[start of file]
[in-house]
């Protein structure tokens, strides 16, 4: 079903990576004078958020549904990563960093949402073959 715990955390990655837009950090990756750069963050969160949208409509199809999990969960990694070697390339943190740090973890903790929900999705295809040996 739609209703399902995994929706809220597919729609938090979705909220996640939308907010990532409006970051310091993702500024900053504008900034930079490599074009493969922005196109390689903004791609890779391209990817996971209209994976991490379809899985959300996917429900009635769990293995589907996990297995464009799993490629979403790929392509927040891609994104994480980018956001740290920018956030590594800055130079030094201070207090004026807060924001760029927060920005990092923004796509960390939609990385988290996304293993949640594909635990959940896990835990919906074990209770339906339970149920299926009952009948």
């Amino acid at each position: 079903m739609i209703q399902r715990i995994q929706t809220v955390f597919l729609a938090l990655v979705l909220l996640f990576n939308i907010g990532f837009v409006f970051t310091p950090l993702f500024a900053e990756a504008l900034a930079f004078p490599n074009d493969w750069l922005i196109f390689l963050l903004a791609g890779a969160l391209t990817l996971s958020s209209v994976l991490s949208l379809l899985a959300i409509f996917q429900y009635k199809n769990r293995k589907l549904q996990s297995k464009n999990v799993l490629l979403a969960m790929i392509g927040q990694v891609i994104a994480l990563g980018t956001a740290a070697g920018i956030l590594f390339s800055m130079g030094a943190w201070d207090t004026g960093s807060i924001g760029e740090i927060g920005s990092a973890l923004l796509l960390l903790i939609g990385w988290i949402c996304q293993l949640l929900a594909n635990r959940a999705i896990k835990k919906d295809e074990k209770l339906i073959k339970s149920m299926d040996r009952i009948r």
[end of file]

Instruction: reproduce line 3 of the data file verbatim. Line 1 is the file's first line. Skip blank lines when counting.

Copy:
């Amino acid at each position: 079903m739609i209703q399902r715990i995994q929706t809220v955390f597919l729609a938090l990655v979705l909220l996640f990576n939308i907010g990532f837009v409006f970051t310091p950090l993702f500024a900053e990756a504008l900034a930079f004078p490599n074009d493969w750069l922005i196109f390689l963050l903004a791609g890779a969160l391209t990817l996971s958020s209209v994976l991490s949208l379809l899985a959300i409509f996917q429900y009635k199809n769990r293995k589907l549904q996990s297995k464009n999990v799993l490629l979403a969960m790929i392509g927040q990694v891609i994104a994480l990563g980018t956001a740290a070697g920018i956030l590594f390339s800055m130079g030094a943190w201070d207090t004026g960093s807060i924001g760029e740090i927060g920005s990092a973890l923004l796509l960390l903790i939609g990385w988290i949402c996304q293993l949640l929900a594909n635990r959940a999705i896990k835990k919906d295809e074990k209770l339906i073959k339970s149920m299926d040996r009952i009948r």